5 Spanish Culture Shocks

Written by Danny Hsiao, Foster undergraduate

  1. Meal time

The first thing that surprised me when I was in Spain is the meal time. The Spanish people usually eat their lunch at around two to three and dinner at around nine to ten, without an official breakfast. So how does this work and how do they stay away from hunger if they are separating their meals so far away? Here is how. Although they don’t have an official breakfast where people really sit down and eat, they have TWO small snack times for the morning, one after waking up and the other around eleven. The snack can be a simple hot chocolate with some cookies or a really sugery latte. They need to eat very sweet so they don’t get hungry easily. Now there is a seven-hour gap between lunch and dinner, so the same trick applies again—snack! Most of their companies will allow employs to go out and have some coffee which, again, is usually very sweet, at around six so they don’t get hungry before leaving for home at around eight. For me there are just way too many meal times, but this is also telling us how much Spanish people like to slow down their pace, hang out, and stay connected to each other.

  1. Nap time! Siesta!

This is another thing that surprised me when I saw all the students from elementary to high school were all out on the street or on the way home at around two thirty, which I consider to be the most productive time of the day. My host family told me that their schools, and often companies, will have a break time for the about one to two hours so people can go home, eat, and rest. This is called the siesta, when all the stores and services are closed and the streets soon become very quiet as everyone is pretty much resting at home. But if they are spending so much time resting, how long do they work in one day? The answer is that they work ends at about six or seven, which still adds up to a good amount of work in a day, except it is separated into smaller chunks.

  1. Tobacco in Spain is like Starbucks in Seattle

You will be pretty sure that you are in Spain when you see there are more people smoking outside of a bar than those actually inside and drink. Same rule also applies to coffee shops, books store, and even schools. Yes, during the break time in the University of Navarra, there are almost as many students smoking outside as those inside the building. However, the cigarette is much more expensive in Spain than in the US, so the younger smokers in Spain usually hand-roll their tabacco and you can see them rolling in every outdoor occasion.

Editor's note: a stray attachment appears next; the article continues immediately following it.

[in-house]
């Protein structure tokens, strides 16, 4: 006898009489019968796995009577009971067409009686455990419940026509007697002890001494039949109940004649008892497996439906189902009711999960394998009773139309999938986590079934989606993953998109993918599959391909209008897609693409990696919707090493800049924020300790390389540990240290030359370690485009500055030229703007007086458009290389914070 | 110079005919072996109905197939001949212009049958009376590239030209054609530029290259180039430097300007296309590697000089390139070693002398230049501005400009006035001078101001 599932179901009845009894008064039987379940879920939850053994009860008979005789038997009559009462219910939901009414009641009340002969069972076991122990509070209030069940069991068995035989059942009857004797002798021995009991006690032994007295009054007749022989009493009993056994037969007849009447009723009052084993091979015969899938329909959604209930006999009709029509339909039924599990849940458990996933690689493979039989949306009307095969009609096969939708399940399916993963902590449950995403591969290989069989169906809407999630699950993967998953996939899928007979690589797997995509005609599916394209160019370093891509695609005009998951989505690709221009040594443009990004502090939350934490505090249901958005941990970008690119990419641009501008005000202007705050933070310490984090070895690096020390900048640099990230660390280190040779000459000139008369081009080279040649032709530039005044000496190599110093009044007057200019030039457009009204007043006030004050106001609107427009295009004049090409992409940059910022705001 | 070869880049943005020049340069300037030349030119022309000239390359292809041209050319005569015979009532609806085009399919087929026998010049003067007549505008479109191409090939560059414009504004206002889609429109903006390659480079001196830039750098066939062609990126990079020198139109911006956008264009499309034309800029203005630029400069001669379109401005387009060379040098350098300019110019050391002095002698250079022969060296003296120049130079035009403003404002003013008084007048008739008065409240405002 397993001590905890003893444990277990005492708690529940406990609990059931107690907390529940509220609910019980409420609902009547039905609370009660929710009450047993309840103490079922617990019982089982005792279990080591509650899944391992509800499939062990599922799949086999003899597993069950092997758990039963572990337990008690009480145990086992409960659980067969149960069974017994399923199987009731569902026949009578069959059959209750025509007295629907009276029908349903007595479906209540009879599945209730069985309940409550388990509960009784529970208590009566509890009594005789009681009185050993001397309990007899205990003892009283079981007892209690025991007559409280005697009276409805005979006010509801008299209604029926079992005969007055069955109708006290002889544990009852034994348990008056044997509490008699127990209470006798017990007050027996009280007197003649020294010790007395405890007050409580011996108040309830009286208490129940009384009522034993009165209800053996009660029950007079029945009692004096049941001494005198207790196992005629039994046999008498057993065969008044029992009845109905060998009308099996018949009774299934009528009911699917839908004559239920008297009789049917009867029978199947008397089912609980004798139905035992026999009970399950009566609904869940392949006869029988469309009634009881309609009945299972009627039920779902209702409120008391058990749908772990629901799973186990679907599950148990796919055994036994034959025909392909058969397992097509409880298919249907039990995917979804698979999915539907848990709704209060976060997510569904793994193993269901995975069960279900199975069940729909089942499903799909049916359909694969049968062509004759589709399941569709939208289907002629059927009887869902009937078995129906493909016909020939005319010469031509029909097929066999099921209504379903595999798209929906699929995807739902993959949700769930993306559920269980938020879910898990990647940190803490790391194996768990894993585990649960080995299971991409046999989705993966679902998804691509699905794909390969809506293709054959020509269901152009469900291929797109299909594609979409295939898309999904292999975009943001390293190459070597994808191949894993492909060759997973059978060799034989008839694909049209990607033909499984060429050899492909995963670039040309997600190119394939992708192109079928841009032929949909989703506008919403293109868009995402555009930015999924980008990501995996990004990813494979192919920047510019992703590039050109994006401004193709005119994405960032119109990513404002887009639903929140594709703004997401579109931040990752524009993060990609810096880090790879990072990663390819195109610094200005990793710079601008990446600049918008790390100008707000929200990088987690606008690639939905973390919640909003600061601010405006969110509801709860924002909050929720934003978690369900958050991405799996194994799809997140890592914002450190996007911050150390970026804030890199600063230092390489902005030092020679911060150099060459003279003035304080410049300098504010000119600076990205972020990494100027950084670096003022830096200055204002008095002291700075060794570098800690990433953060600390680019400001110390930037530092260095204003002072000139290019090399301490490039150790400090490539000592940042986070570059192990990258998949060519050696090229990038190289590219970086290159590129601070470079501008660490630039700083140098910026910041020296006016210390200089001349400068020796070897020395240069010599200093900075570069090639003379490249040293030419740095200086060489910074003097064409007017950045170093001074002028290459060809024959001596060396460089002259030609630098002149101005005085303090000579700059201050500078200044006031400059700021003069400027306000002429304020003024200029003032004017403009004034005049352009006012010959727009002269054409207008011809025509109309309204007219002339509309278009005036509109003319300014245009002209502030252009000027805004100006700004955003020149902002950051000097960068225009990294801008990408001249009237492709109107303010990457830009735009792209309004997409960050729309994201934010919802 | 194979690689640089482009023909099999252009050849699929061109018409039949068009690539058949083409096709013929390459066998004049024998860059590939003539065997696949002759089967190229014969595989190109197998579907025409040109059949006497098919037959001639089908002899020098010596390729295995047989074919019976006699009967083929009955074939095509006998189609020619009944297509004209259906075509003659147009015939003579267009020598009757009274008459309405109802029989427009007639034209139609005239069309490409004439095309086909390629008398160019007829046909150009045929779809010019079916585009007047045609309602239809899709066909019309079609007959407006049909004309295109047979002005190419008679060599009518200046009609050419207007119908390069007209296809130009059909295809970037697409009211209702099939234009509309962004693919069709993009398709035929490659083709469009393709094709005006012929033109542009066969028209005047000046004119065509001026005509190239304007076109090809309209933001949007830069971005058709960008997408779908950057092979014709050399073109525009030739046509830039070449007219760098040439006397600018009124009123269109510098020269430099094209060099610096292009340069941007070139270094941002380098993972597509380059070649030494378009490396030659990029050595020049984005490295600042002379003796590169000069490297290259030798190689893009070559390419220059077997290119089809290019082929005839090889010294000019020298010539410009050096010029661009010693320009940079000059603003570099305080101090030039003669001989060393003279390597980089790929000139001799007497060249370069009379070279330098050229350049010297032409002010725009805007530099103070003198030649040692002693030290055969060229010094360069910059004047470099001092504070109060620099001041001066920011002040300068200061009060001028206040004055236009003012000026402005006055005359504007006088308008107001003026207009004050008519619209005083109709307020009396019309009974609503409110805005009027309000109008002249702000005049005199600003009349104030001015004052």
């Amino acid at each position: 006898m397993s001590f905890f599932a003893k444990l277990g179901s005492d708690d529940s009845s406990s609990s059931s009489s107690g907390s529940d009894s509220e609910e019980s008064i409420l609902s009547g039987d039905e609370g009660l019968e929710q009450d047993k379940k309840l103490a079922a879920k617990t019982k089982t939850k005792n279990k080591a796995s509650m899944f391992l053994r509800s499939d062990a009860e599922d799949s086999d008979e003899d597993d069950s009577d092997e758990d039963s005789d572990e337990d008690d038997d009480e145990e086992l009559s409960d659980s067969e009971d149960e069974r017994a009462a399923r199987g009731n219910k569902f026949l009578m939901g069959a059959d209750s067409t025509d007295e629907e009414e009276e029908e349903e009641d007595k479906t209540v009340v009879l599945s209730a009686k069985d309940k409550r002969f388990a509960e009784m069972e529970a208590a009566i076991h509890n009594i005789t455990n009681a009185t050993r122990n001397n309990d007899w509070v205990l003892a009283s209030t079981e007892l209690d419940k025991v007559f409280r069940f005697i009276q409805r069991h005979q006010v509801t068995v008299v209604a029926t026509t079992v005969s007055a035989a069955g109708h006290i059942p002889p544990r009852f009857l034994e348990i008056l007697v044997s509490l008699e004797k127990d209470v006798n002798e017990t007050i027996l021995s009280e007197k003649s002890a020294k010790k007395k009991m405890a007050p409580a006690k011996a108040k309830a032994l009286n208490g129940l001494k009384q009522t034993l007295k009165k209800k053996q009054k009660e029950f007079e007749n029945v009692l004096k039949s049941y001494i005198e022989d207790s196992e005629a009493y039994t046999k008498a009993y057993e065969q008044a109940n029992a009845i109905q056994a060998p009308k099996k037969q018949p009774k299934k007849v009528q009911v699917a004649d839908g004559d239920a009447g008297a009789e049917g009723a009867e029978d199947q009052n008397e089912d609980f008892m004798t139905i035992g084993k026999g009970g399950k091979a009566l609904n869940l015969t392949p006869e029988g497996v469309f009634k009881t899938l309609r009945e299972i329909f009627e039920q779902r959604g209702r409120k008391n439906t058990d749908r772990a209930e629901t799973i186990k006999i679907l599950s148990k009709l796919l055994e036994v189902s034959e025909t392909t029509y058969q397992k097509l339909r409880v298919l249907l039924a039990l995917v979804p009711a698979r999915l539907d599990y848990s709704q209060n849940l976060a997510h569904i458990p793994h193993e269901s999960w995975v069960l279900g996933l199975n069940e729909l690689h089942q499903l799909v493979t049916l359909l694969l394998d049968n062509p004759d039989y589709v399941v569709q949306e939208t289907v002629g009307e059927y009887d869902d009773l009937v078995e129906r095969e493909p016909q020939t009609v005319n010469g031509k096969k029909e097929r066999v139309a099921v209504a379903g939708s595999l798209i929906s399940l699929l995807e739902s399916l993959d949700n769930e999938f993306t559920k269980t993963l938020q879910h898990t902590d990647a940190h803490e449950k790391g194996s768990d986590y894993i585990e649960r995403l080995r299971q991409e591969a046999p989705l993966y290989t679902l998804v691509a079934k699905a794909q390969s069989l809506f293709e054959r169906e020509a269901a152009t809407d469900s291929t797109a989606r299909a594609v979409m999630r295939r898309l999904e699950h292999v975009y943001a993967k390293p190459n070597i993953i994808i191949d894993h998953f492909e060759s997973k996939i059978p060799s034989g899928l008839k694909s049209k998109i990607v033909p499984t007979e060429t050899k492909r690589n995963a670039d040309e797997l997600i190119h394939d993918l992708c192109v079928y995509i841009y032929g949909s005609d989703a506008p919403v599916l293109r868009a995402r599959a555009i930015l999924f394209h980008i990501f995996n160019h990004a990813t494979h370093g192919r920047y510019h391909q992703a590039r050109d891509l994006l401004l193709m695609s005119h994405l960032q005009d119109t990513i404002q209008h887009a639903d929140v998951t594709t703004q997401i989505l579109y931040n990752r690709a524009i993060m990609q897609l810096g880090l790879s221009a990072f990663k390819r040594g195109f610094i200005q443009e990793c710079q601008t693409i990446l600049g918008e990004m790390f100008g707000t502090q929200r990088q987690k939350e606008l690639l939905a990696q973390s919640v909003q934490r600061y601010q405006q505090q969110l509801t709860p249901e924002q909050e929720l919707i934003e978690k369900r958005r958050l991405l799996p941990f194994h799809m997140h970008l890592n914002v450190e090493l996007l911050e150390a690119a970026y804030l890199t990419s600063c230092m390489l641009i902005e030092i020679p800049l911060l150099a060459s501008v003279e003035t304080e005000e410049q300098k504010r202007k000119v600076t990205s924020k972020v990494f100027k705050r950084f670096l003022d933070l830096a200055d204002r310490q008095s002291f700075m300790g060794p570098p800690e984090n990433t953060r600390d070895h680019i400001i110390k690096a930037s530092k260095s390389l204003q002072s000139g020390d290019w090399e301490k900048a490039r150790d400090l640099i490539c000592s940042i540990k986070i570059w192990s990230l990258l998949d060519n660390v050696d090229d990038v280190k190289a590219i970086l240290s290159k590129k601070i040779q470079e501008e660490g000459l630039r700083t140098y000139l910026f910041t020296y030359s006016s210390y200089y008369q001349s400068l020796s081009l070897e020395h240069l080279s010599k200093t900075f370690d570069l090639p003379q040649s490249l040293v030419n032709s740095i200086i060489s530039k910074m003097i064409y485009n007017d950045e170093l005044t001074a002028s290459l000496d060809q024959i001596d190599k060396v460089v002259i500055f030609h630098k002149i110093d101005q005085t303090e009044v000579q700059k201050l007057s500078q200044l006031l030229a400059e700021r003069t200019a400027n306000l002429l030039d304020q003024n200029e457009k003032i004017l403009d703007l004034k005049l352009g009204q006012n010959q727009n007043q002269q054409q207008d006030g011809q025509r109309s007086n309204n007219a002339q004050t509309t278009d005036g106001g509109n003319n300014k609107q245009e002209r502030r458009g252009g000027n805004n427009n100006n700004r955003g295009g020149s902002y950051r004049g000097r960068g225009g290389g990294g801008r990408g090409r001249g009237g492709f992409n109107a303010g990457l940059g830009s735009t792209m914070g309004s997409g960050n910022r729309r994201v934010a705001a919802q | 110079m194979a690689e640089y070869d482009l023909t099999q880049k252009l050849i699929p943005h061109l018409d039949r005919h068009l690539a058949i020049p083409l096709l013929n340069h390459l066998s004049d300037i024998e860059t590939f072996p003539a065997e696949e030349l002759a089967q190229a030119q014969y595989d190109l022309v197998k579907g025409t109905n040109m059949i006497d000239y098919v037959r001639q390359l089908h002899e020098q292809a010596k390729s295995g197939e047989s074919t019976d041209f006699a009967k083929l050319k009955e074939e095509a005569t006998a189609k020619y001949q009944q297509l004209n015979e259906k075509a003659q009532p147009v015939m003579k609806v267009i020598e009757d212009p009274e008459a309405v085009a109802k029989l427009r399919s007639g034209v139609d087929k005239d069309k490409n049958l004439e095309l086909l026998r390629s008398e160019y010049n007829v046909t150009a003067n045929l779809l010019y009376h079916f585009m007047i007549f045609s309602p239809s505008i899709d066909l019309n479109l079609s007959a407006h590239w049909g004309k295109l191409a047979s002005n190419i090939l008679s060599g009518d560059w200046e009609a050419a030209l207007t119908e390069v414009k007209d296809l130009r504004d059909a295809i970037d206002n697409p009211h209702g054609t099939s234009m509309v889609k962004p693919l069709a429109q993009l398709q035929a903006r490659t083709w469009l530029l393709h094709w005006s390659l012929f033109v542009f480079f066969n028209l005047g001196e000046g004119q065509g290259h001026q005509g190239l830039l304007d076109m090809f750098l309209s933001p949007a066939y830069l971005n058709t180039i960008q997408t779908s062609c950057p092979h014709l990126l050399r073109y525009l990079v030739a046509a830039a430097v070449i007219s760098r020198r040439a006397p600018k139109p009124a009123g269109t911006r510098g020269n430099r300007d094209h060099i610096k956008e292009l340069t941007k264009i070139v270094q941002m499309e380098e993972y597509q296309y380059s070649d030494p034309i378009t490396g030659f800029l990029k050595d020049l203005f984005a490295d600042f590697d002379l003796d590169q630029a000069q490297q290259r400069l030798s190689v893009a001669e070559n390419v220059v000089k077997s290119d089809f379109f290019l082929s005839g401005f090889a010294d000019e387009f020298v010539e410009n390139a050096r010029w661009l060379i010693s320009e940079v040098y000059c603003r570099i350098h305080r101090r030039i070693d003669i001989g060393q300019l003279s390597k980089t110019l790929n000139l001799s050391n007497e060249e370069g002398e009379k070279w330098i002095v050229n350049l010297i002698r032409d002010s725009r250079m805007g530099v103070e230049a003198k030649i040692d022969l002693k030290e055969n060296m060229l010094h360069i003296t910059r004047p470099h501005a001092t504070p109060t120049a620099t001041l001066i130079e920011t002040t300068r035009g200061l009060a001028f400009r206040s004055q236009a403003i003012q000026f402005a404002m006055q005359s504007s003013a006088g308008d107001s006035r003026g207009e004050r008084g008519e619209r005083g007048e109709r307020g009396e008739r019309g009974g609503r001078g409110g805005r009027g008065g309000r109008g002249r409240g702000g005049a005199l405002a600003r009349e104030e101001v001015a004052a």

1. Wine consumption

Spanish people drink wine, lots of wine. My host family actually buys wine in a huge box instead of bottles anymore, because that would have created way too many empty bottles in one week! There is a story behind it though. When I was in Madrid, my tour guide told me that in the ancient time the water was not clean, and drinking unclean water can be deadly. On the other hand, however, wine was much safer because it was made from fresh juice, so people drink wine instead of water for safety reasons. But if everyone is drinking wine like water, how does a country work? A smart king of Spain figured out a way to deal with it. He order all the bars and restaurants that if someone is ordering wine from them, they would have to provide some food for the customers so they can stay sober to work. As time evolved, the bars and restaurants ended up using a slice of break with some food on it to cover the cup, which is why there is the famous Spanish snack tapas, which literally mean tops. By the way, Spanish wine is really good!


Another reason why wine is popular is the price!

  1. Flamenco started as a hobo dances instead of high end performance.

It’s rare to see a country’s most internationally popular dance started as a traditional dance from a group of foreign people in almost the lowest social status that the rest of the people basically hated; it happened in Spain though. Before I arrive in Spain, I thought that Flamenco is a popular traditional Spanish dance that, just like most of the other traditional dances world-wide, is used in occasions like celebrations; however, Flamenco is not only a foreign dances brought in by the Gypsies, but also is a dance that people dislike a lot about a few decades ago. Here is the story behind it. A few centuries ago, some refugees from India or Middle East traveled all the way to the southern Spain and claimed that they were the nobles from Egypt—that’s why they are called the Gypsies. However, a lie never lasts long; their real identity was soon discovered by the Spanish people and they were, since then, disliked by the rest of the people. They lost all their social and economic power and fall to the lowest social status. My guide even told me that they became so poor that if you saw someone dancing Flamenco at that time, he or she usually didn’t even have shoes on. Fortunately, or unfortunately depending on your perspective, the Spanish inquisition started and forced many Jews and Muslims to claim to be Gypsies to avoid being exiled or executed, which made the Flamenco dance multicultural with even more sophisticated moves and costumes. As it has become a very meaningful dance that is rich in cultures and history, the people start seeing the beauty in it and finally consider that as a piece of Spanish culture.


Flamenco performance in Cordoba, Spain.